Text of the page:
If you have been driving a fuel-efficient car for a while and you spy a monster SUV on the road, have you had the urge to yell out the window, “How’s that working for you?”
Yes, those big, bad boys suck up gas at a startling pace. And the owners of brand new SUVs are really paying, both at the pump and in car payments. Many of these owners of large vehicles are now trying to unload them in order to buy a smaller car or a hybrid, anything that sips instead of gulps gasoline.
Stephanie Nowak of Simi Valley has been trying to sell her 2006 Hummer H3 for $25,000 for about two months. She said she used to work in Simi Valley but now she is working in Manhattan Beach.
“I was spending like $120 every other day,” Nowak said.
Nowak said she got a Hummer when the lease on her Infinity G35 ended.
“I don’t know what possessed me,” Nowak said. “The H3 is actually considered the fuel-efficient model. But that doesn’t matter when you are sitting idling on the 405 freeway for four hours a day. I’ve been doing this for six months and it is terrible, horrible.”
Nowak said the only calls she has gotten about the Hummer have been from scammers trying to get her to pay them hundreds of dollars to sell her car for her. She said one man said he had a list of 75 buyers.
“I said, ‘You must be crazy. Who are these 75 people and why haven’t they called me?’” Nowak said.
Tracey Thomas of Port Hueneme is trying to sell her 2004 Lincoln Navigator Ultimate for $24,000.
Her circumstances are similar to those of Nowak. Thomas said she and her husband, who is in the Navy and based at Port Hueneme, are planning to have a large family.
“So we thought, let’s get an SUV with a lot of room,” Thomas said. “Within a month of buying the car, I got a job in Westlake Village and it is about 24 miles each way.”
Thomas said one dealer offered $10,000 beneath what she owes on the Lincoln, and she doesn’t see the sense in paying so much just to get it off her hands.
“So we’re kind of stuck,” Thomas said.
Thomas said she has even changed some of her driving habits, such as avoiding those jackrabbit starts and stops.
“Now that gas is so expensive, I definitely drive slower,” Thomas said. “I used to be the kind of person that, at a green light, would go for it. I definitely don’t do that anymore.”
Two other men, both of whom wanted to go only by their first names, are separately selling Toyota 4Runners. Their reasons for selling the vehicles are not typical.
Jeremy of Moorpark has a growing family.
“I’m selling the 4Runner actually to get something bigger,” Jeremy said. “I want a Tahoe.”
John of Camarillo said he has another car, a supercharged BMW. He said he is tired of getting calls from dealers.
“They’re trying to lowball the price,” John said, “and that’s not going to work with me because I’m not going to give something away that I’ve paid cash for.”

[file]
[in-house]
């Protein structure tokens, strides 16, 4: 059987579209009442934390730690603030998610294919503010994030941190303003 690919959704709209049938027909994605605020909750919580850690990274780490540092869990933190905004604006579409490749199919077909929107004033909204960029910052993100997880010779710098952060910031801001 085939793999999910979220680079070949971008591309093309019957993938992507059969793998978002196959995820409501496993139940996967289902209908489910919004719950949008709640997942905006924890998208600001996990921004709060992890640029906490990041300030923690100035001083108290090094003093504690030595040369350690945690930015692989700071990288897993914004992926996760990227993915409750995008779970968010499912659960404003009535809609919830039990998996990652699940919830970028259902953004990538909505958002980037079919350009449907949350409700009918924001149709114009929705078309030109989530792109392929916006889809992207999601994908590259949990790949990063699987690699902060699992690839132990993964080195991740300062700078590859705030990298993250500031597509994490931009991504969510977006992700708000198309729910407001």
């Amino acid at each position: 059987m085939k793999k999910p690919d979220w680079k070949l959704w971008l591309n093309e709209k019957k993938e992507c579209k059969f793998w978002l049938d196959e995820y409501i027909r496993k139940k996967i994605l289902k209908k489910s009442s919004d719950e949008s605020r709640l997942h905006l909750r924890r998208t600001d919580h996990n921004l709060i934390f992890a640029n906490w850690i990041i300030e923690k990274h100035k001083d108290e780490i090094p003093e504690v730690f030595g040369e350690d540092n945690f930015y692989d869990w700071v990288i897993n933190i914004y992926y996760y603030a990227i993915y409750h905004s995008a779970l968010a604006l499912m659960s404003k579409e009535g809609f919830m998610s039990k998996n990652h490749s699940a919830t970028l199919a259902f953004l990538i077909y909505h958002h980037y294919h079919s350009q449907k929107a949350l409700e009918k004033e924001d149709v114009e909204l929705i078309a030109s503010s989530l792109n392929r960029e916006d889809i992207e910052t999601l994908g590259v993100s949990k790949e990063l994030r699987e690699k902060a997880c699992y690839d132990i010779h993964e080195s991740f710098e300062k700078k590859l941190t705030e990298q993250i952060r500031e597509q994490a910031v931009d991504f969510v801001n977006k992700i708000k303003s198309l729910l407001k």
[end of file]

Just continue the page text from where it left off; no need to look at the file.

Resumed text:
When the SUV owners go to a car dealership, they might expect a trade-in deal as they have done in the past. But now is not then.
Things have changed and people are often unprepared for the paltry amount being offered. The dealers want the sellers to know it’s a new SUV-less world out there, especially in southern California where distances are long and the time spent commuting can be even longer.
Tom Marmonde, general manager of Paradise Chevrolet in Ventura, said people have been coming to his dealership to buy small cars after trading in their SUVs.
“Some of the people are shocked at the trade-in value and don’t trade them in,” Marmonde said.
So, how much less are people being offered by the dealership? Sellers may expect to get the Kelley Blue Book value.
“It varies from $4,000 to $6,000, Kelley back-of-wholesale book,” said Marmonde, referring to the dealer trade-in value minus $4,000-$6,000. So if the Kelley Blue Book says you should be getting $12,000 on a dealer trade-in, you will only be offered $6,000-$8,000 max.
Mariano Hernandez, sales manager at Harbor Chrysler Plymouth in Ventura, agreed with Marmonde.
“We’ve seen people coming in to trade in their SUVs for a little four-cylinder,” Hernandez said. “When they hear the actual trade-in value of their car, they are pretty surprised.”
Hernandez explained the financial realities.
“They are making a $600-$700 car payment and they are paying $700 a month in gas,” Hernandez said. “So it is like a $1,400 car payment.”
Hernandez said people he has seen are buying Hondas or small SUVs in place of their V-10 SUVs and trucks.
“More people are also buying motorcycles,” he said. “It even crossed my mind.”